Fleabag was delicious. From the neon-pink-edged set to the blaring Peaches song whose title I’m not allowed to print (but which is still stuck in my head), and the wall-to-wall collage of men in varying degrees of undress on the Barron back wall, I was expecting a similarly bold and brash script. And in many ways, it was.
Yet as much as Fleabag was in-your-face, a sense of bareness pervaded the production. The set of black levels and rostra was simple enough to convey anything from a train-carriage to a disabled loo, with appropriate blocking and artfully manipulated lights and sound. Aesthetically, people sitting further back in the audience would have struggled to see the collage in detail, but even then, the effect still remained: Photoshop, blue-steel smoulders, and a lot of bare skin. However, the brilliance of director Joanna Bowman’s vision is that despite the gloss and neon, you see what is really being laid bare: Phoebe Waller-Bridge’s script.
So much of the play is ‘Narrator-Fleabag’: blunt, sweary, even angry at times, but intercut with scenes that play out the events she is recounting. As punchy and cool as this is, it is so constant in the first half of the play that it’s almost wearying. But flashbacks and shorter scenes reveal Fleabag’s quirks and foibles, as well as sudden moments of vulnerability, which gradually bleed into the narration as the play goes on. They laid bare our unreliable narrator and provided a more serious emotional aspect to the play, all the more moving because of their unexpectedness. Fleabag is frank and in control of her own agency – sexually and otherwise – but also a downright mess, and good God it’s refreshing.
How often do we encounter well-rounded, nuanced female characters? How often are women allowed to be truly flawed and imperfect in a world which batters us – sometimes literally – into narrow moulds of palatable conformity? We are so used to seeing nuanced male characters, but whenever a woman has sexual agency or portrayed as flawed in a very genuine way, she’s objectified, shamed, or otherwise framed according to a patriarchal gaze. But Fleabag says ‘screw that, we’re human too’, and that is what is so brilliant about it. Fleabag forces you to confront the reality of what some might call the ‘modern woman’, written as women really are. There is a refreshing honesty in how upfront Fleabag is about her sex-life and porn-watching habits; that one ginger guy who she never got over because he looked after her when she was off-her-face-high at a festival and did not even “feel her up”; or how she goes to feminist lectures and tries to be ‘engaged’, but you know, it’s hard sometimes.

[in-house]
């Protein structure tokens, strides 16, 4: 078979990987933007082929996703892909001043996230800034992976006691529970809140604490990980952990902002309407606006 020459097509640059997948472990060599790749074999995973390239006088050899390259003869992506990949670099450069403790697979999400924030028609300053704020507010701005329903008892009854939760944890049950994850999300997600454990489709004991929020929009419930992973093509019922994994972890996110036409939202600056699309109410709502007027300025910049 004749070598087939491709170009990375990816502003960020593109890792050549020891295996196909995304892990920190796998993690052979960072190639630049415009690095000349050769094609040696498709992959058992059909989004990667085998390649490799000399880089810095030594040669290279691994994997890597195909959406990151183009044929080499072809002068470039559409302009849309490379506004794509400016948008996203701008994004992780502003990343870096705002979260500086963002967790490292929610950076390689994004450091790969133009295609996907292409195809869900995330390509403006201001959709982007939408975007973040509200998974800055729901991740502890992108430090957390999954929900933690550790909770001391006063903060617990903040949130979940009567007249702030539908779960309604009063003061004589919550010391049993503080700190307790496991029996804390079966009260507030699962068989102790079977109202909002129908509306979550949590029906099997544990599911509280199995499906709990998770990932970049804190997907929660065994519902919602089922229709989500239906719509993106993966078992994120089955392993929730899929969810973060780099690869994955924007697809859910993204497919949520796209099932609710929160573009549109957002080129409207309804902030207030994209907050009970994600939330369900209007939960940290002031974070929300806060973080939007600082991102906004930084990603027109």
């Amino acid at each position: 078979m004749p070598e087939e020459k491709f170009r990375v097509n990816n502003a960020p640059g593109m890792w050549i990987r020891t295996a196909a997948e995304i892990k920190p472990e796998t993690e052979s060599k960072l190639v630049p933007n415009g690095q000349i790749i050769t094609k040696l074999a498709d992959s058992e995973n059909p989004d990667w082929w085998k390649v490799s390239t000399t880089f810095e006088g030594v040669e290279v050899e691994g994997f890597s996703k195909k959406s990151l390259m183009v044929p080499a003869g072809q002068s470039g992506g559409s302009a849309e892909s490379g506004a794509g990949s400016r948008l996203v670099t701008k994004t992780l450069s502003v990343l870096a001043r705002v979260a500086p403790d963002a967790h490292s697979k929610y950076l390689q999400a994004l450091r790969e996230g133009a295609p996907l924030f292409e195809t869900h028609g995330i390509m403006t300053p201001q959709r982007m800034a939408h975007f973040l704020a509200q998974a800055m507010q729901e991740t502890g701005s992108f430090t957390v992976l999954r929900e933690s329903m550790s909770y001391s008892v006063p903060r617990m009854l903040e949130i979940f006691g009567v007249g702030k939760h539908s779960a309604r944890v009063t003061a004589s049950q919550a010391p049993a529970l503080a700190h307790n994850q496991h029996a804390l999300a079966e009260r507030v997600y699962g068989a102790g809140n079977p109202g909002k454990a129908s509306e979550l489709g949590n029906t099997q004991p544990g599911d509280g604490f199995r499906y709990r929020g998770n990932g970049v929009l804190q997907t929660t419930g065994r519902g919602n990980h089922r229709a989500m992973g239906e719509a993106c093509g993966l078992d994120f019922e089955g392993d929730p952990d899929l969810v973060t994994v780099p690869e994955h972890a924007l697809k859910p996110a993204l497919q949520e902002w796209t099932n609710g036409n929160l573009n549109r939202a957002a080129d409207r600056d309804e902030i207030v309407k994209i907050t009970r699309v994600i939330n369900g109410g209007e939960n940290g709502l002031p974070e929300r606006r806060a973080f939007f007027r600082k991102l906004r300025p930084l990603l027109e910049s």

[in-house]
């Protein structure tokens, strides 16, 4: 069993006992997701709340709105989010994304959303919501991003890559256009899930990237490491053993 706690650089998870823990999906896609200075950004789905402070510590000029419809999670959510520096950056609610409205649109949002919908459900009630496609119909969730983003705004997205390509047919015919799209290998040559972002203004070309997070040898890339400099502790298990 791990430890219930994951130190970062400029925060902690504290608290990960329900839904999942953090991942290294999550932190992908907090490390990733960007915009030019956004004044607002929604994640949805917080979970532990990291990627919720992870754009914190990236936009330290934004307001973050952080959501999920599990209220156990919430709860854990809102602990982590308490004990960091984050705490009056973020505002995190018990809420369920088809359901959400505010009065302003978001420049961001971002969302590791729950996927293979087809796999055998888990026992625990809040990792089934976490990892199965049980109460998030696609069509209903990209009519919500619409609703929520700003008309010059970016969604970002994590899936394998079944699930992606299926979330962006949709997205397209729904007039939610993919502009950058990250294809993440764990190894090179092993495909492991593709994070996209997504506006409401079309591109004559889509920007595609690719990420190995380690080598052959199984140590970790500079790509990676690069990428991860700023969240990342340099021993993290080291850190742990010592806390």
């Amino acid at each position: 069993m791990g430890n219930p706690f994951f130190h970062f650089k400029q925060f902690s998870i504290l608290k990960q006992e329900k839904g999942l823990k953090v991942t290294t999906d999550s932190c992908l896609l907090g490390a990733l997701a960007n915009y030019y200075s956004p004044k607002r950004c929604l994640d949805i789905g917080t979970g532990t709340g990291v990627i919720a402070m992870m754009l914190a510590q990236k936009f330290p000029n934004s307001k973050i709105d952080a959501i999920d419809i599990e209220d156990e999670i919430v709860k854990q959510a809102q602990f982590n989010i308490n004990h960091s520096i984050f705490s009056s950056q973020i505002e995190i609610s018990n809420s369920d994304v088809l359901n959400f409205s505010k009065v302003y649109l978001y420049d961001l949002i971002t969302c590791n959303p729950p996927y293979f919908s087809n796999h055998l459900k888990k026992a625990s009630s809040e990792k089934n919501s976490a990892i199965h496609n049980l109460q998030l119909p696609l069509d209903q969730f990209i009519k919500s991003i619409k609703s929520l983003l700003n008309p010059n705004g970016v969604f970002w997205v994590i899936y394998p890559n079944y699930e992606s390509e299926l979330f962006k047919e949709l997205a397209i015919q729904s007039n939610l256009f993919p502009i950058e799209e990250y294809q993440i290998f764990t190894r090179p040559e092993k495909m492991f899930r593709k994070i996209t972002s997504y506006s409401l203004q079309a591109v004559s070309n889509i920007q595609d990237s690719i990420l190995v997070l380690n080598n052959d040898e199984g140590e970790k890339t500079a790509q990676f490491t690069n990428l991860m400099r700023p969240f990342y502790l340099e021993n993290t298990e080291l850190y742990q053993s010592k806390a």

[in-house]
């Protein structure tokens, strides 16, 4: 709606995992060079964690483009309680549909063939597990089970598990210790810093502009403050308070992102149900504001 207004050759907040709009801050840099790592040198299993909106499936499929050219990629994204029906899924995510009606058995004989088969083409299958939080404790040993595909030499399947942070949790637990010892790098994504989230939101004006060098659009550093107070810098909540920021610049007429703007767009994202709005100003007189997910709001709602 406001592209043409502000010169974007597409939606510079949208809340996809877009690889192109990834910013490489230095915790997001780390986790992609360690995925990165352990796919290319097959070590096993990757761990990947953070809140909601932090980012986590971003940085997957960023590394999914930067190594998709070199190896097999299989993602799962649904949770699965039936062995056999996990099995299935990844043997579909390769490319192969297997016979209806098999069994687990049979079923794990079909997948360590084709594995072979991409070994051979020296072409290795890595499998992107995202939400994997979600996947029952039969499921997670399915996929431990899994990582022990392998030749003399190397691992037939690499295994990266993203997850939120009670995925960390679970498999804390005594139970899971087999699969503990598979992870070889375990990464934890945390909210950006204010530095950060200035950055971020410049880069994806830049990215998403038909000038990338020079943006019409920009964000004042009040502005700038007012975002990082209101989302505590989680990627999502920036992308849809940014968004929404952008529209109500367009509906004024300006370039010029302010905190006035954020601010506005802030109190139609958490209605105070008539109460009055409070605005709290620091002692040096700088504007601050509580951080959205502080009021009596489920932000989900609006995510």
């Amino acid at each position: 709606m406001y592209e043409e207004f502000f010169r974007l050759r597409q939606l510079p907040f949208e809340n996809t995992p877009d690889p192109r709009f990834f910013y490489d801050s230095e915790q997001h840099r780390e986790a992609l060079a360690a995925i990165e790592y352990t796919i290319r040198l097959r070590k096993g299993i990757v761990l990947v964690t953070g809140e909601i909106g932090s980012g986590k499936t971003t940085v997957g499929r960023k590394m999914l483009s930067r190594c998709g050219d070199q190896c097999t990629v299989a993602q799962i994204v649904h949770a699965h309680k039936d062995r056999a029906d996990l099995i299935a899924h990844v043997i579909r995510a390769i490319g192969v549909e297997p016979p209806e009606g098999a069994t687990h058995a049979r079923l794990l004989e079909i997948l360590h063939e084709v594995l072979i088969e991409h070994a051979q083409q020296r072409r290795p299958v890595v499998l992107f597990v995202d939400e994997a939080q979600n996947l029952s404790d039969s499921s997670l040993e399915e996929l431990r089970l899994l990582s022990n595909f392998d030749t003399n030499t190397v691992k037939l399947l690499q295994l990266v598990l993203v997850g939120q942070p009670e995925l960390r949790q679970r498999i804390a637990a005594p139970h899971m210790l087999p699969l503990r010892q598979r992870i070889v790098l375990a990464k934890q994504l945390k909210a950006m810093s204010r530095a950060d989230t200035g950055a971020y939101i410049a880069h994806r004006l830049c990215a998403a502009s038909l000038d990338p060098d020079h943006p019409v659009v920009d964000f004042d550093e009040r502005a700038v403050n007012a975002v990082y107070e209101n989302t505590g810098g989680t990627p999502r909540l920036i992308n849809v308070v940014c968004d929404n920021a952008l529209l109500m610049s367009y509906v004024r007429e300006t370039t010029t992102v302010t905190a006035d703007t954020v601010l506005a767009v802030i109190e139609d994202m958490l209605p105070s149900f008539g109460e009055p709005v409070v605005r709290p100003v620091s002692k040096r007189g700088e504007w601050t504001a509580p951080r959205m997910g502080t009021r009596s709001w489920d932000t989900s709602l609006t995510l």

In the first part of the play, we only really see surface-level Fleabag – snarky, narcissistic and fast-paced. We seemed to rattle through most of the first half of the show – partly because Helena Jacques-Morton’s initial delivery was just a little too fast to be called chatty – and I felt that more time could have been given for the occasional lengthier pause when moving from one scene to the next. But throughout, Jacques-Morton came across as feeling very much at home on stage. This comfort underpinned her whole performance – useful when you consider that she has to command the audience’s attention for a whole hour on her own in a play that deals with everything from masturbation to suicide. She held the audience’s attention and sold the more superficial elements of Fleabag, making the twists in her tale all the more unexpected and moving. As phrased in the Director’s Note, “Fleabag is a tricky beast of a show, darting from brilliantly funny to emotionally draining in a matter of words”. That Helena Jacques-Morton portrayed this is a testament to her emotional command and overall performance, and she really shone in those more genuine, vulnerable moments in Fleabag’s narrative.
All of these aspects of Fleabag were brought together in an ending which mirrored the beginning: a job interview gone awry. Just when I thought we had levelled out emotionally, the script hit me with one last punch in the feelings. All the snark and quips and cracks in Fleabag’s façade built up to one final, sudden outpouring of tears and shouting and cards-on-the-table honesty. This final boiling-point drove home that behind the apparently sex-obsessed and narcissistic exterior, Fleabag is raw and flawed and stumbling through adulthood in an achingly moving way.
You do not have to be much like Fleabag to relate to and sympathise with her character, or to Jacques-Morton’s performance. Did Fleabag change my life as a woman in the modern age? Is it the new bastion of the ‘feminist agenda’ (whatever that even means)? No. And that does not matter. What matters is that we lack stories where women are allowed to be human. If art sometimes functions as a mirror then there are disproportionately few reflections of what women are really like. Enter Fleabag: a new direction, where women can exist on page and stage in all our brilliantly funny, messy, mistake-making glory.